Reward for information on rapist boosted
Local and University police departments have increased to $20,000
the reward offered for information leading to the arrest and conviction
of a serial rapist in the area.
have forensically linked the assailant to attacks on six women,
several of them University students, since 1997. The serial rapist
has struck at least twice in the last nine months, and police
are investigating other incidents in which he may have been involved.
said the suspect is a black male with a medium to dark complexion,
6 feet tall with a somewhat athletic build, in his mid-20s to
University Police Department joined the city of Charlottesville
and Albemarle County in contributing $5,000 each to the original
award of $5,000, which the Jefferson Area Crime Stoppers has posted.
Anyone with information should call Crime Stoppers at 977-4000
or the Charlottesville Police Department at 970-3280.
award nominations sought
The Thomas Jefferson Award Committee is soliciting nominations
for this years honor, to be presented at Fall Convocation
Oct. 31. The Thomas Jefferson Award, considered the highest honor
given to a member of the University community, is given to a member
of the faculty, administration or staff who has exemplified in
character, work and influence the principles and ideals of Thomas
with supporting data, including a resume and letters of support,
should be sent to committee chairman Jahan Ramazani, c/o Leake
Cottage, P. O. Box 400139 by 5 p.m. Sept. 26.
years winner was James F. Childress, professor of Religious
appoints two to head diversity commission
Angela Davis and Michael Smith will serve as co-chairs of President
John T. Casteen IIIs Commission on Diversity and Equity.
who joined the English department in 1975, became associate dean
overseeing the student Residence Life Program in 1996 and has
been involved in activities to further diversity at the University
the Thomas C. Sorensen Professor of Political and Social Thought,
directs the interdisciplinary program in the same area and focuses
on ethics, human rights and international affairs in his research
and teaching. He was chairman of the Faculty Senate last year.
Davis and Michael Smith appreciate the importance of the commissions
charge to the University and understand the process necessary
to advance diversity and equity on Grounds. I am grateful to them
for their willingness to serve in this way and know of no others
whose scholarship, work with students and public service have
so well prepared them to do so, said Casteen.
commission is almost complete, and Casteen said he expects the
group to meet in the next month.
top posts filled
Three new vice provosts have been appointed at U.Va. J. Milton
Adams, professor of biomedical engineering and associate dean
for academic programs in the School of Engineering and Applied
Science, will assume the duties of vice provost for academic programs
in September. Gertrude Fraser, associate professor of anthropology,
will become vice provost for faculty advancement in January. Also
in January, Leigh Grossman, professor of pediatrics and chief
of the division of pediatric infectious diseases, will take over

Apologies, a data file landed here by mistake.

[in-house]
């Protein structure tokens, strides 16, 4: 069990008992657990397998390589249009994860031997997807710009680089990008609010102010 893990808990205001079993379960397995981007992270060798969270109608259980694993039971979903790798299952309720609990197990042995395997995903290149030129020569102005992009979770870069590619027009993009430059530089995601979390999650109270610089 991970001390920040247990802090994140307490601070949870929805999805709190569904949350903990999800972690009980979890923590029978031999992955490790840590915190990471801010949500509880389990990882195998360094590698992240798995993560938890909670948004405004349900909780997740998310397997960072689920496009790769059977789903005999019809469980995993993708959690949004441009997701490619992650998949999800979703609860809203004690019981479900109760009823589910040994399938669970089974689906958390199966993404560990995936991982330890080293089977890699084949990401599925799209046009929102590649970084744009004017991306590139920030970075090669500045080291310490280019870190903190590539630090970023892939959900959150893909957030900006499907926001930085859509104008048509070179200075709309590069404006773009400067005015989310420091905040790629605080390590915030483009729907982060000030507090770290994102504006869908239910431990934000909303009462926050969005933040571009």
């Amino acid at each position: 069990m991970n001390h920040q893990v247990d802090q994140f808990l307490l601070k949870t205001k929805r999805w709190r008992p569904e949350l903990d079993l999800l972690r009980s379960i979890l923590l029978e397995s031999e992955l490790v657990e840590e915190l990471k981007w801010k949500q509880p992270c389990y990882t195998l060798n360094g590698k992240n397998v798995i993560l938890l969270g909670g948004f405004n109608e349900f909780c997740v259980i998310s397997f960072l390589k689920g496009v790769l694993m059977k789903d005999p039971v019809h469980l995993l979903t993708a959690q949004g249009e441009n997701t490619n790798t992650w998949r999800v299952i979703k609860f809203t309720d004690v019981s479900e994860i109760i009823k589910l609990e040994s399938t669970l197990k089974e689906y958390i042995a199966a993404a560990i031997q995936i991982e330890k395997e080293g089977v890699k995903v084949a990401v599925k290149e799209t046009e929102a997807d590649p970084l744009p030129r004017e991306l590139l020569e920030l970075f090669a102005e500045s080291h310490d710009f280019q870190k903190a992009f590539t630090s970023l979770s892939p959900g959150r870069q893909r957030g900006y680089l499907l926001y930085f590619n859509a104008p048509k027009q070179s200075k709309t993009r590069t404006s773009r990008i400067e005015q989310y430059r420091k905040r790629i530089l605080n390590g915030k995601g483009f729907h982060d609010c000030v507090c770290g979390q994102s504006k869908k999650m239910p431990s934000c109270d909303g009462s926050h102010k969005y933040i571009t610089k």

as vice provost for international affairs.
offices move downtown
Several offices have moved off Grounds to West Main Street: the
Virginia Film Festival and three Curry School of Education programs.
Their new location is above Quest Bookshop at 617 W. Main Street.
The Curry programs include the Phonological Awareness Literacy
Screening, the TEMPO reading workshops and the Reading First initiative.
PALS was housed in Republic Plaza.
ITC continues to battle security threats, viruses and worms and
reminds faculty, staff and students to practice safe computing:
Run Windows Update and Norton LiveUpdate to make sure your system
has the latest critical updates and virus definitions.
Dont open e-mail attachments without knowing who sent them
and what they contain.
Go to http://asbru.itc.virginia.edu
to see if your machine is listed as compromised or at-risk and
what to do about it.
for the latest advice.
In a new agreement with Piedmont Virginia Community College, U.Va.s
Human Resources Division of Training is offering a 10 percent
tuition discount to all full-time U.Va employees for non-credit
courses offered by PVCC. Courses are listed at http://www.pvcc.edu/cftwd/,
or call 961-5354 for a brochure.
employees must register in person at PVCC Room 617, with a valid
U.Va. employee picture ID card. Employees who need an ID should
Louis T. Rader, 91, died Aug. 13 in Glenville, N.Y. He was
an electrical engineering professor and department head from 1969
to 1976. He taught in the Darden School until 82.
Alison Heath, 64, retired Health Evaluation Sciences business
manager, died Aug. 14.
Expands to 11
The Atlantic Coast Conference ended a long, closely scrutinized
expansion process on July 1 when it formally introduced Virginia
Tech and the University of Miami as the conferences 10th
and 11th members, effective in the 2004-05 academic year.
conference presidents had voted earlier to open membership negotiations
with Miami, Syracuse and Boston College. However, a series of
conference calls failed to secure the seven votes from the nine